Of all the reasons why engaging “change” is important it is probably the environmental that is convincing. Less that 100 years after Eisntein formulated his laws of thermodynamics, the real limitation of energy sources, and an attendant supersensitivity to energy use, probably really lead by economics, make sustainability a real limitation to the development of both the publuc and private spheres. Increasingly, maintenance provision to designed landscapes is both decreasing generaally, because of its inevitable recurrent cost, as well as its custodial and caring nature is dissipating in the face of de-person(plant)alising contractual provision. At the same time, because of the greenhouse effect, the actual requirement to plant-more-plants, and have a larger vegetative component of landscapes is very real. Ironically, while a consideration of maintenance in design projects leads generally to the use of plant material that does not exhibit much unpredictable change (that is, the tree circle at planting and that at maturity are roughly a uniform cone of extrussion) and is thus “self-controlling”, it is actually the opposite condition that is important, and it is just such a sense of “control” that must be relinquished to meet the requirements of sustainability. The garden must grow itself, and keep growing. To do this, however, a whole new aesethetic must be accepted, not so much by designers (who could easily be entranced by mess), but by the public and the various public insitutions with landscapes in their remit, where the notion of control is fundimental to their demonstrable activity in the landscape. For landscape architecture, this also potentially unseats its ability to think of itself as a design discipline, where design is a visible control of a site and form is the tool to do so. However, rather than returning to a planning based discipline, it must begin to see as it is the nature of its “flexible” material, and see change as a design form itself, within the gammut of existing design languages, which must include gardening, and an acceptance that gardenening and maintanance acts are themselves a kind of form language. Gardening also offers a type of practice with a long terms involvement in sites that landscape architecture should move back towards. Interestingly, while architecture is getting more and more high tech in its striving for solutions to sustainability, it is going to be an opposite strategy that is required to deal with it this issue – a relinquishment of control. In the context of Australia, where the notion of Terra Nullius was fundamental to claiming the territory by England, to accept a landscape as productive at the same time as being visually uncontrolled is tantamount to destabilising the whole rationale of that colonisation.
Nature Plan for Zanderij Craillo, Netherlands (2000 -)
by Vista (Roel van Gerwen)
In the context of the Dutch “building (of) nature”, this project creates a literal matrix on the large scale of the landscape, in which different types of landscape are envisaged, including forests, bogs, and pasture land. The water table is a level against which different areas are given different depths, influencing soil saturation and potential root depth. Certain flora will self-seed and regenerate according to this characteristic, and a form of maintenance is provided by allowing certain land uses on areas. Access becomes the main tool as sheep will graze one area and cattle another, walkers and campers other in turn, all interacting with regenerating flora. Roel uses the anaology of the stick in the sand to describe this approach: “To build a sandcastle we can make on oursleves and have it wash away; or we can put a stick of the right height in the sand and the wind will accumulate sand against the stick and give something of roughly the right form, that has effectively built itself”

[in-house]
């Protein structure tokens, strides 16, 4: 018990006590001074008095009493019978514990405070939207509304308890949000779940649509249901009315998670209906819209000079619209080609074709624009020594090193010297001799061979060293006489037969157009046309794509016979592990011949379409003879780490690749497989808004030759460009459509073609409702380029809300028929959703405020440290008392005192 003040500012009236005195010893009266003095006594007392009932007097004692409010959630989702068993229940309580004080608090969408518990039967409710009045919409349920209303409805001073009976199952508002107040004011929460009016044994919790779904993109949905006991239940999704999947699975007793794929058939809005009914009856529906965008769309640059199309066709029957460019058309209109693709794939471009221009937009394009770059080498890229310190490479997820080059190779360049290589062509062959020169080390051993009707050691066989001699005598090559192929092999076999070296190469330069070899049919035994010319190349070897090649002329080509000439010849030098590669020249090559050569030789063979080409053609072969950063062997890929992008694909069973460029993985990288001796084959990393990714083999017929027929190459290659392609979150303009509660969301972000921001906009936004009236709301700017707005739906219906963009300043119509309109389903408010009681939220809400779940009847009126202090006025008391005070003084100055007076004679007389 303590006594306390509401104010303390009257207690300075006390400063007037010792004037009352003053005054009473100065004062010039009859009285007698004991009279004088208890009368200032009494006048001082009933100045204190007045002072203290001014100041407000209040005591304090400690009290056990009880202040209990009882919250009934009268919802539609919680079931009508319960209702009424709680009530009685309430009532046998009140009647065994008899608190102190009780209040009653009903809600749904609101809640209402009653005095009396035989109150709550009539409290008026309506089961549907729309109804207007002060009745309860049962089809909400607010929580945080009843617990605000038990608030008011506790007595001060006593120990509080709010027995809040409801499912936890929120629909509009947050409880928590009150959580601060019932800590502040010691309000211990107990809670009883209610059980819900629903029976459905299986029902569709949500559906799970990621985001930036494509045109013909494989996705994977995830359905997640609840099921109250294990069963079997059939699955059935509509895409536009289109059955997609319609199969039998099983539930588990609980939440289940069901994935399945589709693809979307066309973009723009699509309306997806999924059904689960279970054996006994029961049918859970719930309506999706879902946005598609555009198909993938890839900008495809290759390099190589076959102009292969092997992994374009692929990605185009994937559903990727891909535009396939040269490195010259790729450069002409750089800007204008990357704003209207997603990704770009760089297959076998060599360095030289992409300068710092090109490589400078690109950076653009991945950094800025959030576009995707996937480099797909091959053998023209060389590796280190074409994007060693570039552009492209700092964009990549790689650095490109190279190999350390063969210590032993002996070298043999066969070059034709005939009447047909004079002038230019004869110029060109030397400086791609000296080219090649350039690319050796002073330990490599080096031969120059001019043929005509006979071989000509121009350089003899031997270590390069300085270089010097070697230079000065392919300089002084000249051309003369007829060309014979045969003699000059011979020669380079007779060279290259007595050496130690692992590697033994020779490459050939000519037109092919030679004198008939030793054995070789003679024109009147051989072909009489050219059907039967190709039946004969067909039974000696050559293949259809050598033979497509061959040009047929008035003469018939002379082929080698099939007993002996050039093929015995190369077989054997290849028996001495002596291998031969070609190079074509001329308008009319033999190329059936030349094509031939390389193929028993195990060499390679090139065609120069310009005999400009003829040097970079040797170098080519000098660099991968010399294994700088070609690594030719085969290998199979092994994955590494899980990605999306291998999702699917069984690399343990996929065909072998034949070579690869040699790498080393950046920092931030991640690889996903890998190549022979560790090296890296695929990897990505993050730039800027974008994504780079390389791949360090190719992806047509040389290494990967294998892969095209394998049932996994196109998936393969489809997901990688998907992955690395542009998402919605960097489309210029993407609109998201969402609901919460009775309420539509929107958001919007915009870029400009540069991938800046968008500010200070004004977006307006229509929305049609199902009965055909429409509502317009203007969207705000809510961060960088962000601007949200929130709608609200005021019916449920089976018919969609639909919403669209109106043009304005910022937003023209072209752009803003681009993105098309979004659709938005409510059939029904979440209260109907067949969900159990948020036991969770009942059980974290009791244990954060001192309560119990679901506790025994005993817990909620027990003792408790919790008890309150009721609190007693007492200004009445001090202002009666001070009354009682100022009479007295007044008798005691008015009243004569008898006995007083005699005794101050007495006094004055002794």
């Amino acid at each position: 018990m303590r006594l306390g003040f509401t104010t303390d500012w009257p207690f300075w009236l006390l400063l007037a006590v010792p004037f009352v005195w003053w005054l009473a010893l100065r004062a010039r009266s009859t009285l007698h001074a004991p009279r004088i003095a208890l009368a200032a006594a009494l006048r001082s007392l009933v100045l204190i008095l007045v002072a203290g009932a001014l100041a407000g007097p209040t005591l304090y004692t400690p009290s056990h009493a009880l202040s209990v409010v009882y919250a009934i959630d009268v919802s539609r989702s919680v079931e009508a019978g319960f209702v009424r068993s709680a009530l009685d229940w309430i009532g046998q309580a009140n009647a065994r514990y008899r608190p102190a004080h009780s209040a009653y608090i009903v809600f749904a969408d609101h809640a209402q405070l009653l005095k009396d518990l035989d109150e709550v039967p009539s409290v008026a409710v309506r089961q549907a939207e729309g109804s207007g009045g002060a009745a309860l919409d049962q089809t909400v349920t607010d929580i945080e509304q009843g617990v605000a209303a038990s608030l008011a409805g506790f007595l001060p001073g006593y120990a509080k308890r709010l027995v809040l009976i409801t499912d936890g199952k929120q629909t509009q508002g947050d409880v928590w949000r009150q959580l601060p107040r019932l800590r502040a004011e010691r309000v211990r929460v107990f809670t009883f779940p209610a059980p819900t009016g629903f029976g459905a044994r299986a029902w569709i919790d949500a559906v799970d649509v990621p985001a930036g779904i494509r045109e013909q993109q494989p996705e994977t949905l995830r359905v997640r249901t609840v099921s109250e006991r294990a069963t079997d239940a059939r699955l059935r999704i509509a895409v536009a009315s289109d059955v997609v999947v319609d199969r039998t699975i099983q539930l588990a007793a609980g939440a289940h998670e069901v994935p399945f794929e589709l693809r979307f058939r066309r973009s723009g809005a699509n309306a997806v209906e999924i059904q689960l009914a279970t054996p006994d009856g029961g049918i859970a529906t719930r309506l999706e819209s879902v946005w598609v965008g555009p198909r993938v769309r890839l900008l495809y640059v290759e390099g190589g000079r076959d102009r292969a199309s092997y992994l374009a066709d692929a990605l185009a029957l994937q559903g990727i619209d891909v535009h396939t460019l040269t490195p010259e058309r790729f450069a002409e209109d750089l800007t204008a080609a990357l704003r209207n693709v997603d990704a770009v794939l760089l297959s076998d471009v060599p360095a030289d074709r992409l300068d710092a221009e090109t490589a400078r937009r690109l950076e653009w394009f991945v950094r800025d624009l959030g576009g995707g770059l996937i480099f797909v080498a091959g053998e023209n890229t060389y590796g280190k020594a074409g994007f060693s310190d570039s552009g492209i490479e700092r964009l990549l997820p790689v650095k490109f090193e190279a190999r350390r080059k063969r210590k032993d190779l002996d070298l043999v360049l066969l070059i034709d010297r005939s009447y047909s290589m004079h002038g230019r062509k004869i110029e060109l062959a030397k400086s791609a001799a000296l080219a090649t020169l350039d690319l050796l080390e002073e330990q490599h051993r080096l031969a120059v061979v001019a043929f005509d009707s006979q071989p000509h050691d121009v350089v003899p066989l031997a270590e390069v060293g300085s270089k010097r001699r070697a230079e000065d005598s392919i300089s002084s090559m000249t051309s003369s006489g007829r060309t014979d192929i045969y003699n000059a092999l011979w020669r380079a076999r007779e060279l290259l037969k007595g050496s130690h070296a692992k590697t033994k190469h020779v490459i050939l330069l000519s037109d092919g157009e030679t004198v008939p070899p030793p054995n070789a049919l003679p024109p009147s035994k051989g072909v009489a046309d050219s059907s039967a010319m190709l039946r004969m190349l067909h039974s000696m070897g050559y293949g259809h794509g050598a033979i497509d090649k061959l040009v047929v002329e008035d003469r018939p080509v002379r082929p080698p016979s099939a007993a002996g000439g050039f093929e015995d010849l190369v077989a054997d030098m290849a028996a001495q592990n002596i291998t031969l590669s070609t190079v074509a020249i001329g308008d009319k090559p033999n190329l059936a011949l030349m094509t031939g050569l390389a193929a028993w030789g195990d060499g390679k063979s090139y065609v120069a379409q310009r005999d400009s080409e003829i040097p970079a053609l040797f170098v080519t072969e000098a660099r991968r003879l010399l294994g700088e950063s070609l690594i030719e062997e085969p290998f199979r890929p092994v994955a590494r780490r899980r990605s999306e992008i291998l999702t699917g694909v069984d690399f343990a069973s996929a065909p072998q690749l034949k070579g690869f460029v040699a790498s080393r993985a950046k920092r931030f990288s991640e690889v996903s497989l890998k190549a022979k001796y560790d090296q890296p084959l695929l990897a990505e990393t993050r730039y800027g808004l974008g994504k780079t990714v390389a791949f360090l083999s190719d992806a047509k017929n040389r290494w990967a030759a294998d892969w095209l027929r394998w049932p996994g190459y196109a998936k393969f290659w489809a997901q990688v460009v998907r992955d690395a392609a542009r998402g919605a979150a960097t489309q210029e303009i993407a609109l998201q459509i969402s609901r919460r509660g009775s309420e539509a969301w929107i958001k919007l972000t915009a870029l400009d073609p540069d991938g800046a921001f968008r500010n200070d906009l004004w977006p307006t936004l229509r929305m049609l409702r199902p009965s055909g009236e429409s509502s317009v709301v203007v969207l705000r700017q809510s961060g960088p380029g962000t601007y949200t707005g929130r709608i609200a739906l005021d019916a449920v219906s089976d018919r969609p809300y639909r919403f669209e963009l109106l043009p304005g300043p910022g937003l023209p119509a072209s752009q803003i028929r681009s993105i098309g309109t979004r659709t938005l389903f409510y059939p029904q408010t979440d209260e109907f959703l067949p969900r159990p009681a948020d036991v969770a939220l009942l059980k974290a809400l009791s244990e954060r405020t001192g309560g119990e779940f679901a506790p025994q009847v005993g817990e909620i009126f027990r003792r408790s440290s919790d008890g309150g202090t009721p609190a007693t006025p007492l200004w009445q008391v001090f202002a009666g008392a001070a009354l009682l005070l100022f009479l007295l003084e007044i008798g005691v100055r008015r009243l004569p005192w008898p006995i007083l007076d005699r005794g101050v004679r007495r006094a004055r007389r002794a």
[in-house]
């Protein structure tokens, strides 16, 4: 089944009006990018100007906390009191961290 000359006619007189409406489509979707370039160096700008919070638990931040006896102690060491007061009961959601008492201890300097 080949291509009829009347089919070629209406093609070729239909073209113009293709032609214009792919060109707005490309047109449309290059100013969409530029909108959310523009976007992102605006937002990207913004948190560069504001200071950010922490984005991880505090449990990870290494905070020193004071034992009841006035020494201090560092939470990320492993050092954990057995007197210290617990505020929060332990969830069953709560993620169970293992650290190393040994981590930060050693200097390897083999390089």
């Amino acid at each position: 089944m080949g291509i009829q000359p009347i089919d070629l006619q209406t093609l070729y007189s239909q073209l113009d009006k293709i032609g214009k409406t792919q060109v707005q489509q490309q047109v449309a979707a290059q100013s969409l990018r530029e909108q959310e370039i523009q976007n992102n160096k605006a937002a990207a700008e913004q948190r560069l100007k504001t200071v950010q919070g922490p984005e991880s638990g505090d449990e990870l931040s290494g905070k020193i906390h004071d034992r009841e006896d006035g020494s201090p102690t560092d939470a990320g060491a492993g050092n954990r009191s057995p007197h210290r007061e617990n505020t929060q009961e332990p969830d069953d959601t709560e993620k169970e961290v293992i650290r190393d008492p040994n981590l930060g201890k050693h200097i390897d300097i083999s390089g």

The Ecocathedral, Mildam, Netherlands (1982-)
by Louis le Roy
French artist Le Roy began practising in the late sixties context of Situationism and a discourse of “free space”, places where people and nature interact and influence each other fluidly, outside the constraints of pre-existing organisation, and where the form of the landscape results from these interactions. On his own propertt, le Roy has been getting masonry dumped for twenty years, and out of it building fucntionally ambiguous structures, each effectively a folly of microclimate. When he retruns to work on the site again, plants have regenerated in the microclimates created by the structures, and their own influence on the surrounding environment, by trappng water and seed, and in turn, he creates his new structures on the bassi of what has naturally “happened” since last time. People visiting the site must make their own way through the site, negotiating ebtween regenerating forest and the structures themselves, where this access is also considered to be an organising and active force in the regenration cycle. Le Roy constructed three other projects in the 1970’s utilising this approach, all of which were “cleaned up” after less than 10 years, demostrating the inability of municipal authorities to accept the “look” of self-organising landscapes.
Bordeaux Botanic Gardens, France (2000-2006)
by Catherine Mosbach, paysagiste
This botanic garden is designed to represent the natural and cultural forces of the Aquitaine region, and comprises the Envrionment Gallery and the Field of Crops, for this purpose. The environment gallery is a series of elevated mounds that are comprised of local soil profiles, made with the actual soils of the region, where the strata are revealed on the edge. The tops of these mounds are undulating to create niches for water and hybrid ecologies to develop, and the mounds are seeded with indigenous seed from the areas represented. The mounds are designed to fall over and degrade over time as the vegetation grows, creating a formal transformation. The mounds sit on a surface of granitic sand, with paths metres away from the mound. This allows the degredation to occur on a surface where it wont be regsitered as “messy”, because there is not conflicting edge or material to read the deviation against. The paths nonetheless gives some form of precission amongst this deviating condition. The Field of crops recycles water through planters of local crops utilising cultural aggriculture processes, such as flood irrigation. This link between aggricultural practices and natural ones is important, because effectively, they are the same thing.